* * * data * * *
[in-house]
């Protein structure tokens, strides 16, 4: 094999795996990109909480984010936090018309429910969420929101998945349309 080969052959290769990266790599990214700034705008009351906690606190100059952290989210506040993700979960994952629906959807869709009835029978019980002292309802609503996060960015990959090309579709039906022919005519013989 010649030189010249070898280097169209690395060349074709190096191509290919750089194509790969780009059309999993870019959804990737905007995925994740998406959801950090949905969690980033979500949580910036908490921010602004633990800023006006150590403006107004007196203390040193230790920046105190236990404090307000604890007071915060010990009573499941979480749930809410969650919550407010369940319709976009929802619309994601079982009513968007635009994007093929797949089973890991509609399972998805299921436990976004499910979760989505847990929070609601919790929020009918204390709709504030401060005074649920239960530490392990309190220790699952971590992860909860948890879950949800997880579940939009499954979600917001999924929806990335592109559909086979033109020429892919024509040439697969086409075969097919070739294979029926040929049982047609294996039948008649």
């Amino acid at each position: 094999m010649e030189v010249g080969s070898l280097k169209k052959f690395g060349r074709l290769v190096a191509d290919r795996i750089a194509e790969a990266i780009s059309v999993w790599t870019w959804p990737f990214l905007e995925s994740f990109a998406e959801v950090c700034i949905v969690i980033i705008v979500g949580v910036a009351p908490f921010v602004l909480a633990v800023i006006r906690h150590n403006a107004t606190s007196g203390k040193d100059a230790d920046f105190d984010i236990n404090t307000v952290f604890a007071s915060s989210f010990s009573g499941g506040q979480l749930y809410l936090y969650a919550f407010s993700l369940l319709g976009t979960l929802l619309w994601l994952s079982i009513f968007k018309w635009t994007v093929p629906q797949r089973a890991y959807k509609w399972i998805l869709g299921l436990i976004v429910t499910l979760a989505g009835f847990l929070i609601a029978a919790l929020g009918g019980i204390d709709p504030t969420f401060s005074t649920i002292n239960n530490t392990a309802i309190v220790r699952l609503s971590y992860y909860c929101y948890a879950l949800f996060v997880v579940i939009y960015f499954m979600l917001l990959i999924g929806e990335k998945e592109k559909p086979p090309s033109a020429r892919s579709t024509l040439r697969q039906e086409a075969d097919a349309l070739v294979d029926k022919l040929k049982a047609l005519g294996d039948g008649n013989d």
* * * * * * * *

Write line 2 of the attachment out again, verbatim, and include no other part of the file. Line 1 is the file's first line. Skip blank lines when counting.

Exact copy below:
């Protein structure tokens, strides 16, 4: 094999795996990109909480984010936090018309429910969420929101998945349309 080969052959290769990266790599990214700034705008009351906690606190100059952290989210506040993700979960994952629906959807869709009835029978019980002292309802609503996060960015990959090309579709039906022919005519013989 010649030189010249070898280097169209690395060349074709190096191509290919750089194509790969780009059309999993870019959804990737905007995925994740998406959801950090949905969690980033979500949580910036908490921010602004633990800023006006150590403006107004007196203390040193230790920046105190236990404090307000604890007071915060010990009573499941979480749930809410969650919550407010369940319709976009929802619309994601079982009513968007635009994007093929797949089973890991509609399972998805299921436990976004499910979760989505847990929070609601919790929020009918204390709709504030401060005074649920239960530490392990309190220790699952971590992860909860948890879950949800997880579940939009499954979600917001999924929806990335592109559909086979033109020429892919024509040439697969086409075969097919070739294979029926040929049982047609294996039948008649």